Late last year I went shopping at one of the USA’s only sake specialty retailers, True Sake in San Francisco. When I mentioned that my favorite sake is Takasago’s Divine Droplets Junmai Daiginjo I was told some unpleasant news: 2018’s batch would be the last one. Devastated, I emailed importer Vine Connections looking for answers.
But first, a little background on why Divine Droplets is so special. The Takasago brewery is in Hokkaido, the most northerly prefecture of Japan, where snowy, cold winters are the norm. When the weather is right, brewers at Takasago build an ice dome to drip-filter the sake inside of it. Drip-filtration, called “shizuku,” produces a sake of extreme finesse. The one downside to this method is the time required to allow gravity to separate the juice from the solids. During this time the sake can oxidize, or bacteria can spoil it. However, the temperature inside of the ice dome mitigates these risks. Building the ice dome is extraordinarily labor intensive but the results are marvelous.
So why is Takasago’s Divine Droplets no more? Sadly, due to climate change the ice dome is no longer sustainable. But rather than let the Divine Droplets legacy fade, Takasago has given shizuku specialist Toko, based in Yamagata prefecture, the green light to take up the mantle. There are some changes in store: Toko is using different rice and yeast varieties, for example. And the ice dome? Unfortunately it is no more. Toko is replicating the conditions of the ice dome in a more controlled environment to create a consistently high-quality sake. Not as charming of a story, but the bigger question is whether it’s any good. To find out, I put the two expressions side by side.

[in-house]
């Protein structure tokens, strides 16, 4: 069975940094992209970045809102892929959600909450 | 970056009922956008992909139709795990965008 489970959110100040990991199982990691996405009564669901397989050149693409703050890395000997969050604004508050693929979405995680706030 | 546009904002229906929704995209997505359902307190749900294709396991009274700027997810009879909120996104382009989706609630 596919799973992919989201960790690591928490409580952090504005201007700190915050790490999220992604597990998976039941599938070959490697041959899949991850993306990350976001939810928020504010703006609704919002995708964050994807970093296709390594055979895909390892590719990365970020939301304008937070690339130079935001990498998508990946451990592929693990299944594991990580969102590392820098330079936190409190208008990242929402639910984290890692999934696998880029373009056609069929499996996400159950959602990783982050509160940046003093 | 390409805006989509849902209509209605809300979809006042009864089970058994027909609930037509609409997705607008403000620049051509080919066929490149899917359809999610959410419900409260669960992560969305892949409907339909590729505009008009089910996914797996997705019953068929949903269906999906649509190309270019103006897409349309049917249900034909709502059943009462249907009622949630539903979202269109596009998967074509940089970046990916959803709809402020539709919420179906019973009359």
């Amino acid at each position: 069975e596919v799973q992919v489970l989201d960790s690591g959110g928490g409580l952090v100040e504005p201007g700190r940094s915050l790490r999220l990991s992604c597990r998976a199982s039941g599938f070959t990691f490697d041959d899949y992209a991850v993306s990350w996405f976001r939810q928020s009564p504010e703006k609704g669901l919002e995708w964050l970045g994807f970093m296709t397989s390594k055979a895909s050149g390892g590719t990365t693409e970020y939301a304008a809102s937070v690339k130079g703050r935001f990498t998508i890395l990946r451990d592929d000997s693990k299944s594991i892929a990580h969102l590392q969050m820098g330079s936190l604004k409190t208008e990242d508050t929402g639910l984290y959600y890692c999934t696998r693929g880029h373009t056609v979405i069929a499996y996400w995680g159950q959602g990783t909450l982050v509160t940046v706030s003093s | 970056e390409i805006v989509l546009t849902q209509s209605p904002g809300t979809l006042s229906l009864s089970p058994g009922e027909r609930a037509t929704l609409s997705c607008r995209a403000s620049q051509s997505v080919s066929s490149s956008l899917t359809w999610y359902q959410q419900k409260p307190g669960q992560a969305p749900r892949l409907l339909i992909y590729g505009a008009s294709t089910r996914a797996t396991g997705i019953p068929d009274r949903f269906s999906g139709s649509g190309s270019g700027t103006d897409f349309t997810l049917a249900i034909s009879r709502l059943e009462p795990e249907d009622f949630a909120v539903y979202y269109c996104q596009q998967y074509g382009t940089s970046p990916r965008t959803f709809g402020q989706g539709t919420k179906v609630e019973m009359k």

Takasago Divine Droplets Junmai Daiginjo is a masterclass in elegance. The nose is at once subtle and complex with an even balance of fruit and rice aromas. Classic daiginjo descriptors like pear, fuji apple, and honeydew meets steamed white rice and honey. The texture is like no other sake. It’s light bodied with understated acidity and umami. Typical of shizuku sake it feels plush and silky without a hint of bitterness. The finish is ethereal; the sake merely dissipates off the palate. A+ / $30 (300ml) while it lasts
Toko Divine Droplets Junmai Daiginjo is a different animal. The nose offers more intensity and riper fruit. Apple, pear, and honeydew are here along with green grape and lychee. While Takasago is a distinctive blend of fruit and grain aromas, Toko is unmistakably a potent, fruity daiginjo. It’s also less understated on the palate. A distinct vein of acidity persists from the entry to the finish. Not to worry though, it’s refreshing rather than sharp, which lends the sake well to food pairing. There is a touch more weight on Toko but it still feels light. Fortunately, like the Takasago, it is extraordinarily well made without bitterness or burn. Its finish is also longer, rivaling the length of fine wines. A+ / $80 (720ml)
I admit to feeling disillusioned when I first tasted Toko’s effort, the only reason being that this new Divine Droplets shares little with the old expression. The original is subtle, complex, and delicate. The new is fruit-forward, flavorful, and structured. But what they share is this; they are two of the finest sakes I have tasted. Well-deserved top scores for both.